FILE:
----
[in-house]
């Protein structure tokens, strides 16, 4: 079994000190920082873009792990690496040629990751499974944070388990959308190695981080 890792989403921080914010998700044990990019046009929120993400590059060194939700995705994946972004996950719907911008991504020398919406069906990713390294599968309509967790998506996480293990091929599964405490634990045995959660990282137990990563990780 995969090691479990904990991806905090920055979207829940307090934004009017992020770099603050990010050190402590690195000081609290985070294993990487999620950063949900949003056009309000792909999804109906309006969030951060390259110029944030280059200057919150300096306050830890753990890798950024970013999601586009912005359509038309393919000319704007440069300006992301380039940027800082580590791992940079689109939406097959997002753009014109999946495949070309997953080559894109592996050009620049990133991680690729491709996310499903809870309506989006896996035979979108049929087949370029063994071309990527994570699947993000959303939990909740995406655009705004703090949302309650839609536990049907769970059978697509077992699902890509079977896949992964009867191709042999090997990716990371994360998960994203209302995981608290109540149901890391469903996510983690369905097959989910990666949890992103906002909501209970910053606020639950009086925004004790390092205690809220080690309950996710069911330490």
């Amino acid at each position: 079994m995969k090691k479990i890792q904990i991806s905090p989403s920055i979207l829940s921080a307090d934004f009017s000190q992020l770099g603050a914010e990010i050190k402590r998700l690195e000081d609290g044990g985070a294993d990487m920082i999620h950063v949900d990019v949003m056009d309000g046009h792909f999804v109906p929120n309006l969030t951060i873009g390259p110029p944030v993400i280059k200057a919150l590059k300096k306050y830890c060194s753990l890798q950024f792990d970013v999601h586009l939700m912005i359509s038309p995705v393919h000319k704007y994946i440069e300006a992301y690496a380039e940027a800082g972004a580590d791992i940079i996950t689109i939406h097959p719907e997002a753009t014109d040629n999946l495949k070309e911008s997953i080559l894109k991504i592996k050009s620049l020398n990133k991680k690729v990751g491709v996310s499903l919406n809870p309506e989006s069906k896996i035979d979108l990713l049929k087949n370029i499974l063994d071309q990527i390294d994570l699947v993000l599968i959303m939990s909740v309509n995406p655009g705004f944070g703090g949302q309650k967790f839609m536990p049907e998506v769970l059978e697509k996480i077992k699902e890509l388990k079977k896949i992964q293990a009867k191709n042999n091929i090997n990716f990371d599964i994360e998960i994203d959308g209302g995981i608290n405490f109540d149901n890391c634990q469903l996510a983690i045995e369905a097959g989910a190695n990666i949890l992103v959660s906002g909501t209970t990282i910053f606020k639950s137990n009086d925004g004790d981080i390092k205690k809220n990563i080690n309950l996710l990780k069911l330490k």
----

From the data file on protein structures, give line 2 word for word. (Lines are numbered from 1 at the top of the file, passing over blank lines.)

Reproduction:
């Protein structure tokens, strides 16, 4: 079994000190920082873009792990690496040629990751499974944070388990959308190695981080 890792989403921080914010998700044990990019046009929120993400590059060194939700995705994946972004996950719907911008991504020398919406069906990713390294599968309509967790998506996480293990091929599964405490634990045995959660990282137990990563990780 995969090691479990904990991806905090920055979207829940307090934004009017992020770099603050990010050190402590690195000081609290985070294993990487999620950063949900949003056009309000792909999804109906309006969030951060390259110029944030280059200057919150300096306050830890753990890798950024970013999601586009912005359509038309393919000319704007440069300006992301380039940027800082580590791992940079689109939406097959997002753009014109999946495949070309997953080559894109592996050009620049990133991680690729491709996310499903809870309506989006896996035979979108049929087949370029063994071309990527994570699947993000959303939990909740995406655009705004703090949302309650839609536990049907769970059978697509077992699902890509079977896949992964009867191709042999090997990716990371994360998960994203209302995981608290109540149901890391469903996510983690369905097959989910990666949890992103906002909501209970910053606020639950009086925004004790390092205690809220080690309950996710069911330490």